The impact on my health was much the same, except my wife didn't really spot how bad I had got until things were really bad.  I got in a bit better shape physically, apart from knackering my knees, a wrist and a shoulder, but mentally it was a very different story.  I've never (as far as I'm aware) suffered from any mental health problems before, but there was a point in the build where I got very depressed indeed, to the point where I pretty much stopped functioning.  That episode slowed the build down a great deal, as there is no quick and easy cure for depression; it takes time to recognise you are ill, that you need treatment and to adjust to the changes you have to make in order to cope with life. 

 

It changed me a lot, sometimes in unexpected ways.  I've never liked working outside, for example, but now get a lot of pleasure from doing jobs like preparing the ground, planting and looking after the hedges and trees I've recently put in.  A neighbour commented on this last week as he was passing, saying that our trees must be the best looked after in the village, from the time I spent working out there around them.  For me it's therapeutic, not something I'd have believed possible a few years ago.

 

 

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Posted (edited)

For the benefit of those reading this who are still at the early planning stages I would say that it's important to realise that the process is like a marathon rather than a sprint. However you decide to manage the process, whether you're still in full time employment or retired, make sure that the way that you're doing it is in a manner that is sustainable over a long period of time without putting yourself under unsustainable levels of stress.

 

My own self build holiday home is only small at 71m2. The build itself only took 8 months but the whole process from first meeting with a Planning Consultant to finally finishing the externals on the 1.5 acre garden last weekend has taken us 5 years.

Edited by Ian
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What is health?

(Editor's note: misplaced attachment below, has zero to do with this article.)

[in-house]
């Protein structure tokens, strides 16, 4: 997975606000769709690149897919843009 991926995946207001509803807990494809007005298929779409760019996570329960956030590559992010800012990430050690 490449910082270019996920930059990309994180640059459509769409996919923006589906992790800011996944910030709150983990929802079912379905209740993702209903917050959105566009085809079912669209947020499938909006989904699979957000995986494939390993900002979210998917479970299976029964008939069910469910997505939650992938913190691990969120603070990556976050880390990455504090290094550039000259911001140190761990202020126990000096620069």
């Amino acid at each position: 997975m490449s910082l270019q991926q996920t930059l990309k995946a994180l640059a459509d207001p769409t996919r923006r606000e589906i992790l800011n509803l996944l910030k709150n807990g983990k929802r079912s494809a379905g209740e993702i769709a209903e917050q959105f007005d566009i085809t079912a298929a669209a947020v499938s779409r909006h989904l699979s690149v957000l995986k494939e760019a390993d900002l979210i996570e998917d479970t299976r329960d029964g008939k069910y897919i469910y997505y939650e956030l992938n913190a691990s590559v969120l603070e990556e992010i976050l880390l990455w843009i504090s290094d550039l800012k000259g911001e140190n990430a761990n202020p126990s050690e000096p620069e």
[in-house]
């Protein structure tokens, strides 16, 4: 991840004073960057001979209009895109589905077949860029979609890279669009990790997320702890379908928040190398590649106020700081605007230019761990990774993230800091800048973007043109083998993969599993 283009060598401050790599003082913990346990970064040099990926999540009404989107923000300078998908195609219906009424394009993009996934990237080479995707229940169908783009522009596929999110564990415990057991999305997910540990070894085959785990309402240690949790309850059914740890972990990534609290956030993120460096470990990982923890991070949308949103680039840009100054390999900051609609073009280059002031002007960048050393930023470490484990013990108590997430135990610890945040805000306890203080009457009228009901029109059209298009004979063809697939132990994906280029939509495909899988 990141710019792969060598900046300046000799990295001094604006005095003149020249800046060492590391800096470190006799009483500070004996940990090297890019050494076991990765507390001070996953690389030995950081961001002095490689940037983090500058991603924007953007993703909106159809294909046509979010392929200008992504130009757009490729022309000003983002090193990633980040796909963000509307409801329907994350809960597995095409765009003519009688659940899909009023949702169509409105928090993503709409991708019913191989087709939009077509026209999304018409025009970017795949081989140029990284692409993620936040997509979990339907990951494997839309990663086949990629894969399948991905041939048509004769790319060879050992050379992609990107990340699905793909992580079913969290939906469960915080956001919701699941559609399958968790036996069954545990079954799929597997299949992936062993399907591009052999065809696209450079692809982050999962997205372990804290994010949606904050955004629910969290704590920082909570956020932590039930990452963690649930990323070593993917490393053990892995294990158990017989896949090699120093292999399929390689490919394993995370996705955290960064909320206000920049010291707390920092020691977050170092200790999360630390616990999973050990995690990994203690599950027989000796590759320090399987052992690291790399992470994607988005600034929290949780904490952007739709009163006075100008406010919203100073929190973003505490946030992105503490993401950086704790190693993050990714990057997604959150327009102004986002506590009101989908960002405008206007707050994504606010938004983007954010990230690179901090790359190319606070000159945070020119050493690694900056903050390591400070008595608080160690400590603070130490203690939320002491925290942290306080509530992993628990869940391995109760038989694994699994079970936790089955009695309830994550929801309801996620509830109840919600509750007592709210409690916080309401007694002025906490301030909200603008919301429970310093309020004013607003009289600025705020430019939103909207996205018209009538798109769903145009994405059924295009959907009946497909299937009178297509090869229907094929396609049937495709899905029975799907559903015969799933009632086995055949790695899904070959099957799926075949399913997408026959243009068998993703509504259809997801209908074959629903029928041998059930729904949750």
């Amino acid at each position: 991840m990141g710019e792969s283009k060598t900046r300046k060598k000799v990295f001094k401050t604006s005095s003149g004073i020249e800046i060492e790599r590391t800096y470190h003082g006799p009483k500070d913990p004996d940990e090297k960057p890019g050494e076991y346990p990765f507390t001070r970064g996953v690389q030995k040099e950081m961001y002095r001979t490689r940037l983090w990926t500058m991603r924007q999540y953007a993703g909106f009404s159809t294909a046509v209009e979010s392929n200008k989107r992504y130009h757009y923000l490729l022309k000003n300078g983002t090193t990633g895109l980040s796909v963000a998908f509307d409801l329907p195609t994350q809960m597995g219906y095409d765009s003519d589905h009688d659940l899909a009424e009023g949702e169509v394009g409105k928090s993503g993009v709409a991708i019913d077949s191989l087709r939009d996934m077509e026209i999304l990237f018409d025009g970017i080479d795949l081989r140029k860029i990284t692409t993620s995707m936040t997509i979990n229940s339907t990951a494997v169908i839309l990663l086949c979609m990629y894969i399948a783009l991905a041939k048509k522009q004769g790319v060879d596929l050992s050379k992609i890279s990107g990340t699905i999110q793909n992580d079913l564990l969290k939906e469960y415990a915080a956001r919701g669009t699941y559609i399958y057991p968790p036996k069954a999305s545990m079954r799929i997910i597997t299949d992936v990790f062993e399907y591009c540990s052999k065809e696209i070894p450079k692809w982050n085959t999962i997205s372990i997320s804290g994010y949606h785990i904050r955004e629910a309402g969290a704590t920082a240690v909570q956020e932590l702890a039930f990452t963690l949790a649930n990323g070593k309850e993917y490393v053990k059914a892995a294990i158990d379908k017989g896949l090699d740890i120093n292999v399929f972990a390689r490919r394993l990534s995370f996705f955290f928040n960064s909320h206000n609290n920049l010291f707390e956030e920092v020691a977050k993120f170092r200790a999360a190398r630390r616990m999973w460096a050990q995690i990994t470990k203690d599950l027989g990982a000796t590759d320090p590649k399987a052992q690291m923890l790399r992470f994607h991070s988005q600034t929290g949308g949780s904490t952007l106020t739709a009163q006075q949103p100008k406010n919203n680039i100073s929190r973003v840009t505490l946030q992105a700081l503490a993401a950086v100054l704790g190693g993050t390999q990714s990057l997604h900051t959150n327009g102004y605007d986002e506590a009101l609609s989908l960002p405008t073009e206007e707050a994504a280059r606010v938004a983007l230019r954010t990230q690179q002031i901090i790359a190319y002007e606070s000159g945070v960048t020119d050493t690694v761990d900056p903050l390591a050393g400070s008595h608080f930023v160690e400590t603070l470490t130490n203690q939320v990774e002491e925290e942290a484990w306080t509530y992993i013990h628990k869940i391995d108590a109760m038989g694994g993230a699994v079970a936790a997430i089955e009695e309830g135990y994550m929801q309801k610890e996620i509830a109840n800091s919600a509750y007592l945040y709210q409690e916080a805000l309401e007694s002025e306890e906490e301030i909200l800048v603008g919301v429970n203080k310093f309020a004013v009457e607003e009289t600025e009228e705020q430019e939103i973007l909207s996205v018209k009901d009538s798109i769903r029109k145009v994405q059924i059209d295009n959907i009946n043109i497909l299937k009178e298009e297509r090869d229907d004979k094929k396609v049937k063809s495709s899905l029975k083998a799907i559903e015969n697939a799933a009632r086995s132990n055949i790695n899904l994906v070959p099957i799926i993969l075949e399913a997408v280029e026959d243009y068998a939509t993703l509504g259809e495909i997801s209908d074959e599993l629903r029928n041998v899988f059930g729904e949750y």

Its a series of things. I assume you too @epsilonGreedy heard, read that bit about fitness and manual labour.  That hastily written article  , is a summary based on a BJSM paper

 

Quoting directly from the source

 

What are the new findings?

  • We are the first to find evidence consistent with the physical activity paradox in a systematic review with meta-analysis, summarising evidence from 17 longitudinal studies with 1 93 696 participants.
  • We showed that men engaging in high (compared with low) level occupational physical activity have a 18% increased risk of all-cause mortality, even after adjustment for relevant factors, such as leisure time physical activity.
  • This evidence indicates that physical activity guidelines should differentiate between occupational and leisure time physical activity.

http://bjsm.bmj.com/content/early/2018/04/17/bjsports-2017-098540 (accessed May 2018)

 

The study is based on other studies (meta analysis), and just before the conclusion the article includes this caveat

Studies included in this review were based only on self-reports of occupational PA and all but one [...] used crude categories (with heterogeneous definitions) to operationalise occupational PA exposure. 

 

That is academic code for  '... beware this might all be complete bollox...'  It's based on self-reporting. And ( I am trying to be really fair about a weak piece of research ) the authors do say.....  that they need to develop better measures in order to be more confident of their conclusions

 

A weak piece of journalism based on a research paper that the researchers themselves say is weak.

 

Go figure.

 

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3 minutes ago, JSHarris said: